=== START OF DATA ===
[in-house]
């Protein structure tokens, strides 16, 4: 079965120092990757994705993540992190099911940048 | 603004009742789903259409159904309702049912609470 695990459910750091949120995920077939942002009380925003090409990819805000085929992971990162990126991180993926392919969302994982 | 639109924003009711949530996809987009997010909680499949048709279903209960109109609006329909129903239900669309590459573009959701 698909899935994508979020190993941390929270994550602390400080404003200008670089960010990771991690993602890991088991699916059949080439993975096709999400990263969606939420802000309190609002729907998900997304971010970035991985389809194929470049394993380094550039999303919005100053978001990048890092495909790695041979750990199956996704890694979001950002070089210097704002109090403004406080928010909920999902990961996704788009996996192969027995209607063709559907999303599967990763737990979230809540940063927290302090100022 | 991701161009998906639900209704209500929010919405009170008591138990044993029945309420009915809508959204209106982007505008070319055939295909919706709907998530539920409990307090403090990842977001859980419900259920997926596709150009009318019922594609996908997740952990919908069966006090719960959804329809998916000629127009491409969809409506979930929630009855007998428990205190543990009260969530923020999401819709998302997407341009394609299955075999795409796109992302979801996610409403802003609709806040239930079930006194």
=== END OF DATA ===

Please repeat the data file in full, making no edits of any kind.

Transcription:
[in-house]
């Protein structure tokens, strides 16, 4: 079965120092990757994705993540992190099911940048 | 603004009742789903259409159904309702049912609470 695990459910750091949120995920077939942002009380925003090409990819805000085929992971990162990126991180993926392919969302994982 | 639109924003009711949530996809987009997010909680499949048709279903209960109109609006329909129903239900669309590459573009959701 698909899935994508979020190993941390929270994550602390400080404003200008670089960010990771991690993602890991088991699916059949080439993975096709999400990263969606939420802000309190609002729907998900997304971010970035991985389809194929470049394993380094550039999303919005100053978001990048890092495909790695041979750990199956996704890694979001950002070089210097704002109090403004406080928010909920999902990961996704788009996996192969027995209607063709559907999303599967990763737990979230809540940063927290302090100022 | 991701161009998906639900209704209500929010919405009170008591138990044993029945309420009915809508959204209106982007505008070319055939295909919706709907998530539920409990307090403090990842977001859980419900259920997926596709150009009318019922594609996908997740952990919908069966006090719960959804329809998916000629127009491409969809409506979930929630009855007998428990205190543990009260969530923020999401819709998302997407341009394609299955075999795409796109992302979801996610409403802003609709806040239930079930006194």